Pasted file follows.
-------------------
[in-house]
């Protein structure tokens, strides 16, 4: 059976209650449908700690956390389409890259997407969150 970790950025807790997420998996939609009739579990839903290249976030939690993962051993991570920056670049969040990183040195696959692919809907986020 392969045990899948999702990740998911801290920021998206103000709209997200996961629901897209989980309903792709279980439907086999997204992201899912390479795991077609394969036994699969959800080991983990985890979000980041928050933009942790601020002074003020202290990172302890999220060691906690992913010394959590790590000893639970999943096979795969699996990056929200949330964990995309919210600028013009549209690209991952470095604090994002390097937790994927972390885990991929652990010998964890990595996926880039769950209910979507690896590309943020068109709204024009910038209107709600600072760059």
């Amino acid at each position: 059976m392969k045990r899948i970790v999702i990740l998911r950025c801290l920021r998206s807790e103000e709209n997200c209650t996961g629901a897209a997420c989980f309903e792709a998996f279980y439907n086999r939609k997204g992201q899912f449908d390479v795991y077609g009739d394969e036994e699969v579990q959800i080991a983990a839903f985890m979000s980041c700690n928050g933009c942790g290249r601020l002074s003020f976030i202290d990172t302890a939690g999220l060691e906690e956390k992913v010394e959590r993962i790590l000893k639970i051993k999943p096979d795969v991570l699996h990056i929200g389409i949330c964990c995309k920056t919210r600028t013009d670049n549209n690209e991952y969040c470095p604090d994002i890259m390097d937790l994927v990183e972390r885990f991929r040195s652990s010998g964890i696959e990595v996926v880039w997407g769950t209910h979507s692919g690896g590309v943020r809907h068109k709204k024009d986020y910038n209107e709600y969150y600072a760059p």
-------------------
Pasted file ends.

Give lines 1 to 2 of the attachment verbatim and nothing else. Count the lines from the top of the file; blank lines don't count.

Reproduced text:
[in-house]
């Protein structure tokens, strides 16, 4: 059976209650449908700690956390389409890259997407969150 970790950025807790997420998996939609009739579990839903290249976030939690993962051993991570920056670049969040990183040195696959692919809907986020 392969045990899948999702990740998911801290920021998206103000709209997200996961629901897209989980309903792709279980439907086999997204992201899912390479795991077609394969036994699969959800080991983990985890979000980041928050933009942790601020002074003020202290990172302890999220060691906690992913010394959590790590000893639970999943096979795969699996990056929200949330964990995309919210600028013009549209690209991952470095604090994002390097937790994927972390885990991929652990010998964890990595996926880039769950209910979507690896590309943020068109709204024009910038209107709600600072760059």